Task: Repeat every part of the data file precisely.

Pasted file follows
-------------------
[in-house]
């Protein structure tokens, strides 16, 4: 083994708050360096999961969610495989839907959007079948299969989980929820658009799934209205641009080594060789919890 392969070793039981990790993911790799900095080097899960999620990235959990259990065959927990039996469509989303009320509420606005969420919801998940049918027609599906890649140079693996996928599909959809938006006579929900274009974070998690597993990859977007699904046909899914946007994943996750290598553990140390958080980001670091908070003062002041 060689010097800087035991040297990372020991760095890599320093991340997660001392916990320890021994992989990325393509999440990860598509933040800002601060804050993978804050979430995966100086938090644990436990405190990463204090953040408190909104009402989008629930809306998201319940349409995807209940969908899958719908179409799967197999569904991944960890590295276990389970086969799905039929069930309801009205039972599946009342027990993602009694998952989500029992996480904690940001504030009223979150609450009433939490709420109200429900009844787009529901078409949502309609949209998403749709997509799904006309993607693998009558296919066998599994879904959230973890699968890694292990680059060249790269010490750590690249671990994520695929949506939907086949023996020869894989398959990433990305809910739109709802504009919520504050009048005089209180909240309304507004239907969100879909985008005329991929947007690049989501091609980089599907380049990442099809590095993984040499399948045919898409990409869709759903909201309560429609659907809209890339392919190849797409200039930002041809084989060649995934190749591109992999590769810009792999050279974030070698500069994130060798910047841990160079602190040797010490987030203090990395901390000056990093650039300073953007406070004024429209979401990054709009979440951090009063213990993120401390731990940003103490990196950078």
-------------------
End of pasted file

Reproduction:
[in-house]
């Protein structure tokens, strides 16, 4: 083994708050360096999961969610495989839907959007079948299969989980929820658009799934209205641009080594060789919890 392969070793039981990790993911790799900095080097899960999620990235959990259990065959927990039996469509989303009320509420606005969420919801998940049918027609599906890649140079693996996928599909959809938006006579929900274009974070998690597993990859977007699904046909899914946007994943996750290598553990140390958080980001670091908070003062002041 060689010097800087035991040297990372020991760095890599320093991340997660001392916990320890021994992989990325393509999440990860598509933040800002601060804050993978804050979430995966100086938090644990436990405190990463204090953040408190909104009402989008629930809306998201319940349409995807209940969908899958719908179409799967197999569904991944960890590295276990389970086969799905039929069930309801009205039972599946009342027990993602009694998952989500029992996480904690940001504030009223979150609450009433939490709420109200429900009844787009529901078409949502309609949209998403749709997509799904006309993607693998009558296919066998599994879904959230973890699968890694292990680059060249790269010490750590690249671990994520695929949506939907086949023996020869894989398959990433990305809910739109709802504009919520504050009048005089209180909240309304507004239907969100879909985008005329991929947007690049989501091609980089599907380049990442099809590095993984040499399948045919898409990409869709759903909201309560429609659907809209890339392919190849797409200039930002041809084989060649995934190749591109992999590769810009792999050279974030070698500069994130060798910047841990160079602190040797010490987030203090990395901390000056990093650039300073953007406070004024429209979401990054709009979440951090009063213990993120401390731990940003103490990196950078």